Both nations' World Cup adventures now continue into the knockout stages, following the Albiceleste's recovery from a shock opening loss to Saudi Arabia and the Socceroos' defeat of Denmark in midweek.
Having overcome a faltering start to their latest World Cup campaign, an Argentina squad fuelled by a hard-fought victory over Mexico in their second Group C fixture secured a spot in the last 16 by bettering a limited Poland side on Wednesday.
The South American champions saw talisman Lionel Messi spurn the chance to open the scoring from a contentious first-half penalty, but were ultimately rewarded for 90 minutes of dominance by leapfrogging their European opponents at the top of the group standings.
After Alexis Mac Allister - who had been promoted to the starting lineup as one of a handful of changes made by coach Lionel Scaloni - made the breakthrough only seconds after the interval, a 67th-minute strike from Julian Alvarez helped the Albiceleste to post a second successive 2-0 win.
As a result, for the 11th time in the last 12 finals the two-time world champions have progressed to the knockout phase, and they remain among many pundits' favourites to lift the World Cup trophy later this month.
While conditions will be the same for both his team and their next opponents, Scaloni has bemoaned the fact they will return to action after just over two days rest - particularly having followed such an emotionally draining route to the top of Group C. However, he knows that no excuses will be accepted by an expectant public back home in Argentina.
To combat concerns about fatigue, the Copa America-winning coach can call upon several talented players to have emerged from the fringes of his squad, such as Mac Allister, Alvarez and Benfica's Enzo Fernandez, though of course Messi still shoulders much of the creative burden.
Argentina's irreplaceable playmaker will surely be integral again, as they attempt to set up a quarter-final with either the Netherlands or United States, but he will need plenty of help from the supporting cast that put on a 36-game unbeaten streak only ended last week.
Given the gulf in stature between the two nations in football terms, it comes as no surprise that Australia have lost each of their last four meetings with Argentina - including a crucial playoff to reach USA '94 - though the Socceroos earned a 2-0 win when two very different squads clashed at last year's Tokyo Olympics.
Yet, Graham Arnold's men are riding the crest of a wave before they arrive in Al Rayyan for a date with destiny that sees them taking part in the World Cup knockout rounds for the first time since the fabled 'golden generation' of 2006.
The unfancied Socceroos defied expectations to finish second in Group D behind defending champions France, doing so only on goal difference after winning two of their three fixtures - against Tunisia and then Euro 2022 semi-finalists Denmark.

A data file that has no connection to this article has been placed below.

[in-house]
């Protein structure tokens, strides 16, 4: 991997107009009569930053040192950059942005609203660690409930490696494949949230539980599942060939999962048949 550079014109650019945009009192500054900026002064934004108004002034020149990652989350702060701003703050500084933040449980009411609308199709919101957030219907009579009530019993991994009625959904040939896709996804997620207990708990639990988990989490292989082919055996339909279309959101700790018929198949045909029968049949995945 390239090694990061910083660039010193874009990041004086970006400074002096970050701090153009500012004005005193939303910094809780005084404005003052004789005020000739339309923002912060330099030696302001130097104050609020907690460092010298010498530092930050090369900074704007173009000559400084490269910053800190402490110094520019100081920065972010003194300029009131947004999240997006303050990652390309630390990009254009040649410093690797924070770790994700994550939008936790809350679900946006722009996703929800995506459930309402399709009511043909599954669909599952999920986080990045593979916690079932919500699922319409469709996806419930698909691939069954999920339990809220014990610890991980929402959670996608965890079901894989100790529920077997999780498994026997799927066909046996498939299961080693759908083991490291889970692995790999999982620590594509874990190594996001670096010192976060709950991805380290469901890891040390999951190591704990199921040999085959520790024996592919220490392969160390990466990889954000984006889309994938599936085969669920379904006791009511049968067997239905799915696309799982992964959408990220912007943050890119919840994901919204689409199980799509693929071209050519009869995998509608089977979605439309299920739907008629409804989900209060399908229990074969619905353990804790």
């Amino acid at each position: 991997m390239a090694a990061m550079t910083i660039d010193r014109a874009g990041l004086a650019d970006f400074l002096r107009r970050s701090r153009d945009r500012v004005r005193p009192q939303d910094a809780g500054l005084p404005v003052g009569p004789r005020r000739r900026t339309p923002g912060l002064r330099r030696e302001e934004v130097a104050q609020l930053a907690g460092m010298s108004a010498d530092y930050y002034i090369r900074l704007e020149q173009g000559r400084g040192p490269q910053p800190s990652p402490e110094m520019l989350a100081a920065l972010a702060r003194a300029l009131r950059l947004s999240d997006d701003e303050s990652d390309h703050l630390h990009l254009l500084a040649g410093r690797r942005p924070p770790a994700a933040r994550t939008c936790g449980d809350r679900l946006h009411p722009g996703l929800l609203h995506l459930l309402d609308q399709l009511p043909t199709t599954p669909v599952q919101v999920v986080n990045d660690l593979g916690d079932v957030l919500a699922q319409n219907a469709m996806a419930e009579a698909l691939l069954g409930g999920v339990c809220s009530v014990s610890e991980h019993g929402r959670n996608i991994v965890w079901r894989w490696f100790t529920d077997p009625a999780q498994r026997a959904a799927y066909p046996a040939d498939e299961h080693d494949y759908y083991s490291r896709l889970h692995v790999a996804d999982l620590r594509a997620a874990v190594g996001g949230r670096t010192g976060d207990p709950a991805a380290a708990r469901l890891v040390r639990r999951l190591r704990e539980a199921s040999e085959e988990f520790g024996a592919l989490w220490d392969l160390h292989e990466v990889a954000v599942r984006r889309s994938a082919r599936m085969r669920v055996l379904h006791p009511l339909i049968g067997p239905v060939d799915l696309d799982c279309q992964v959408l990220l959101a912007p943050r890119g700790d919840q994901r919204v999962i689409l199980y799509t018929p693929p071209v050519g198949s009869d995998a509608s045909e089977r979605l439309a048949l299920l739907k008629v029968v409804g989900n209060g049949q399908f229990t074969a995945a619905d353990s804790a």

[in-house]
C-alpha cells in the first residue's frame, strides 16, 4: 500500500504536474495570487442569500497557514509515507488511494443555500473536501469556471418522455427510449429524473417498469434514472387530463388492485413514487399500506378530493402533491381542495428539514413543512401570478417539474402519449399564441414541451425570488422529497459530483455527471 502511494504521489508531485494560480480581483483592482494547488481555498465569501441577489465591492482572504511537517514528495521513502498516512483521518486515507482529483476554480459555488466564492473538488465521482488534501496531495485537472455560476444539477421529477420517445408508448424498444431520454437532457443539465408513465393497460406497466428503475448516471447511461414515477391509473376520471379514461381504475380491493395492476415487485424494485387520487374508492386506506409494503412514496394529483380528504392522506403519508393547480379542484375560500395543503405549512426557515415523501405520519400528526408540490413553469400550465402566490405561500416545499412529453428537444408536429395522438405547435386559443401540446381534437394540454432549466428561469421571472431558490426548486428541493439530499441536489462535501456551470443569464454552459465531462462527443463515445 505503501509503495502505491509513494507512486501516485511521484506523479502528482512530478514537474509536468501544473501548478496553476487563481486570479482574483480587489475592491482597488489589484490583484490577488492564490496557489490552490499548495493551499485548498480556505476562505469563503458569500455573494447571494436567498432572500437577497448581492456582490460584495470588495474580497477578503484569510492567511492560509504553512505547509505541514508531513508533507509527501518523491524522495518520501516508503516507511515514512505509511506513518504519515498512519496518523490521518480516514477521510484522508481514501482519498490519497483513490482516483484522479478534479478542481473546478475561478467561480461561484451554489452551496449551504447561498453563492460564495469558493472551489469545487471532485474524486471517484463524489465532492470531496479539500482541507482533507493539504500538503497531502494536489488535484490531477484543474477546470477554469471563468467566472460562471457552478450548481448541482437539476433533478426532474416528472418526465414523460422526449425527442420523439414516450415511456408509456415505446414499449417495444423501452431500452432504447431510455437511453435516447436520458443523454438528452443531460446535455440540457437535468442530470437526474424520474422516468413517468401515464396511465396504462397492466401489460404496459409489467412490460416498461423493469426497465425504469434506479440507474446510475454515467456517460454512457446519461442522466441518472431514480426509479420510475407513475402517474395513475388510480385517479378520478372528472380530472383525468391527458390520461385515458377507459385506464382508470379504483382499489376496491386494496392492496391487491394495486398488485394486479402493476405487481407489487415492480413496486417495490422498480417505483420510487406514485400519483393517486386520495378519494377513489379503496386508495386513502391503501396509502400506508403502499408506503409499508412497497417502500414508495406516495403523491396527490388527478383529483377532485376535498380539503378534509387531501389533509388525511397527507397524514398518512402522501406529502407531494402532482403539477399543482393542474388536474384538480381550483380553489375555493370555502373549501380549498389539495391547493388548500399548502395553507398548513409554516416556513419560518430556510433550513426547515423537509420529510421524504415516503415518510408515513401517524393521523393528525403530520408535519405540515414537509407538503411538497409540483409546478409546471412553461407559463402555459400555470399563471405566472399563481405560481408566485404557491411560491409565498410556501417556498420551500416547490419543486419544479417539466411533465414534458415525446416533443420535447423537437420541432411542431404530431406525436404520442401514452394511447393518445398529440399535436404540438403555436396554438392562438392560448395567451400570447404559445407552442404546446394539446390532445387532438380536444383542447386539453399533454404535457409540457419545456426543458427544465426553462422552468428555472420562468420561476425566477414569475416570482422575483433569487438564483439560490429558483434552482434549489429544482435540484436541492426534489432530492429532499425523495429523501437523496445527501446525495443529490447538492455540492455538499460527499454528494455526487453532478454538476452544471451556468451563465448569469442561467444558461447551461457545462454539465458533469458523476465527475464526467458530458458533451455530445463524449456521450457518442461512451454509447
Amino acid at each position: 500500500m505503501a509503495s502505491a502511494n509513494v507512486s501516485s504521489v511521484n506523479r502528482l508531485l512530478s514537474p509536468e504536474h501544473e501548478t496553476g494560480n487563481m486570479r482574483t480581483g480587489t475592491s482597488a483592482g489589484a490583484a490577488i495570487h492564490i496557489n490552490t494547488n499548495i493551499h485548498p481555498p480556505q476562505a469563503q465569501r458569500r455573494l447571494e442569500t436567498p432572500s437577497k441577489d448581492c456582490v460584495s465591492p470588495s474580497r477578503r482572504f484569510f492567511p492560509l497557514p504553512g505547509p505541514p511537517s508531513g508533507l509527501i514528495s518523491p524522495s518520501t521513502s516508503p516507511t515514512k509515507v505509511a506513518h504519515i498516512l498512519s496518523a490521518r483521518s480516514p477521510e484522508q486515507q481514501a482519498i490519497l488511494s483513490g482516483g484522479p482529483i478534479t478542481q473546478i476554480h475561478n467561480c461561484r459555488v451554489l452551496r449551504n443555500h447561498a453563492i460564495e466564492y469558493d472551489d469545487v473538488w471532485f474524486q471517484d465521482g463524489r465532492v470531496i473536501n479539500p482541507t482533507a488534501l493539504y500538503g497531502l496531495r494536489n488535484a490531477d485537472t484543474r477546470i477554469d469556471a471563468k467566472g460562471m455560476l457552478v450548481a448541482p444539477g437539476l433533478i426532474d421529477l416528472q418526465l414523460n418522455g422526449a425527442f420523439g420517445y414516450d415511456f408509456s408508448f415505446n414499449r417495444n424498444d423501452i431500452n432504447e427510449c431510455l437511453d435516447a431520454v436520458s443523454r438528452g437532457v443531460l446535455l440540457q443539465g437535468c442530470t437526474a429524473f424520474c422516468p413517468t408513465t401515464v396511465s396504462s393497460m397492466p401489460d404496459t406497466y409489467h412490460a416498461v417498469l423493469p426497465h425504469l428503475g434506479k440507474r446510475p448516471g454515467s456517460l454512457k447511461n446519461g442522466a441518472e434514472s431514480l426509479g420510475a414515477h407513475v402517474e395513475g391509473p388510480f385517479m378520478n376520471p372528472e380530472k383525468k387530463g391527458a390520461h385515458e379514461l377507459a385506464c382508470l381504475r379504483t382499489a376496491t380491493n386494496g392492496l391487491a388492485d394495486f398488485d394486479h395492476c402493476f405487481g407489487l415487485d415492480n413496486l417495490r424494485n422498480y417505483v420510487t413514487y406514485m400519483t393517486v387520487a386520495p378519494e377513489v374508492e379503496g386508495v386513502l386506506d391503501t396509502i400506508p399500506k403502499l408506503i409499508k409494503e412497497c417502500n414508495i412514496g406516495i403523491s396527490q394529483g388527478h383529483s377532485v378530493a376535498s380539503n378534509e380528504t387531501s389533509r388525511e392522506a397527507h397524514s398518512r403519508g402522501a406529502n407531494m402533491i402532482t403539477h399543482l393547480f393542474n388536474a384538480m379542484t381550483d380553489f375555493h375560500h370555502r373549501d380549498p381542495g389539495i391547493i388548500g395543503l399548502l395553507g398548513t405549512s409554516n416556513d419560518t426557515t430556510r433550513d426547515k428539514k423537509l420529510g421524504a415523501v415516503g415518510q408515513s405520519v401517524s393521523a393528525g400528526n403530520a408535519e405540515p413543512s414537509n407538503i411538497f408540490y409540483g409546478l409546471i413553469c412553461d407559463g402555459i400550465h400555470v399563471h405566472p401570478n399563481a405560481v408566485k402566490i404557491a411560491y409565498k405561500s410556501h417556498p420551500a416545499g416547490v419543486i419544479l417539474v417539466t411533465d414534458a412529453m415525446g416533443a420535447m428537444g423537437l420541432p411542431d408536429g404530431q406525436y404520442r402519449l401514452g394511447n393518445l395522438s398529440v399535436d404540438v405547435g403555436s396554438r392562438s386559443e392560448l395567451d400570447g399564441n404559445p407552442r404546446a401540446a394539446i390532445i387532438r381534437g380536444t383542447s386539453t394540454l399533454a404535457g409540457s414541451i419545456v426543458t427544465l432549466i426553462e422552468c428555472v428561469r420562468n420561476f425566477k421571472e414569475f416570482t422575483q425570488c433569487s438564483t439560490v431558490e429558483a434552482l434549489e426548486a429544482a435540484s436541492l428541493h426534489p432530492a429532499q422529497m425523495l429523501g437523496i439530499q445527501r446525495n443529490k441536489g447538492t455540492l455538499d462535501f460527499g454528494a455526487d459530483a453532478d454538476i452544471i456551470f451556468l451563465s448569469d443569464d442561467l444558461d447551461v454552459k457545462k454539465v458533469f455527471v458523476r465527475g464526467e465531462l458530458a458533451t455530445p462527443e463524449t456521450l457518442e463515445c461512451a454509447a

Beating the latter 1-0 at Al Janoub Stadium required both a fiercely-fought rearguard action led by Harry Souttar and goalkeeper Mat Ryan, and a wonderful winning goal from Matthew Leckie, which broke the deadlock in the 60th minute and ultimately sent them through to the last 16.
Realism is never far away from a pragmatic Australian side, largely made up of players on the fringe of things at their European clubs, so for all the euphoria their historic victory unleashed, they will be acutely aware of the step-up in class that awaits on Saturday.
Already swept aside by a fluent French team, who ran out 4-1 winners in the sides' opening fixture, Arnold's well-drilled unit will be outsiders to topple Argentina and make the final eight for the first time ever.
If they could somehow do so, jubilant scenes of fans celebrating on the streets of Melbourne in the early hours of Thursday morning would surely be matched - even surpassed - in Sydney, Adelaide and beyond.
Though surely loath to change a winning team, Lionel Scaloni could feel the need to alter his starting lineup once again, given a rapid turnaround between games.
After making a substantial impression as a substitute in both of Argentina's first two matches at the finals, Enzo Fernandez is set to hold off the challenge of Leandro Paredes, who has been consigned to the bench against both Poland and Mexico.
Meanwhile, Lautaro Martinez was among a deep trove of attacking riches starting on the sidelines on Wednesday night, but Julian Alvarez's goal may give him the edge in a battle to join stalwarts Lionel Messi and Angel Di Maria - who is troubled by a thigh problem - up front.
Australia may also make a limited number of changes, as Nathaniel Atkinson and Fran Karacic - who started the first and second games respectively - compete with Milos Degenek, who then took up the reins at right-back against Denmark.
Craig Goodwin endured a tough 45 minutes versus the Danes and was replaced by Keanu Baccus at half time, and the latter effortlessly slotted into the Aussies' engine room next to Aaron Mooy. Graham Arnold could therefore make a brave call to include the relatively inexperienced St Mirren midfielder on Saturday.
Up front, Mitchell Duke leads the line again, having so far exceeded his modest status as a man who plays his club football in Japan's second tier.
Argentina possible starting lineup:
E. Martinez; Molina, Otamendi, Romero, Tagliafico; Mac Allister, Fernandez, De Paul; Alvarez, Messi, Di Maria
Australia possible starting lineup:
Ryan; Karacic, Souttar, Rowles, Behich; Mooy; Leckie, Irvine, McGree, Goodwin; Duke
We say: Argentina 2-0 Australia
Having avoided facing the reigning champions by topping Group C, Argentina will be determined to take advantage of their re-found form and fluency to reach the quarter-finals. While a plucky Australia side can keep them at bay for certain spells, if the Albiceleste unleash their undoubted quality in the final third there should surely be only one winner.
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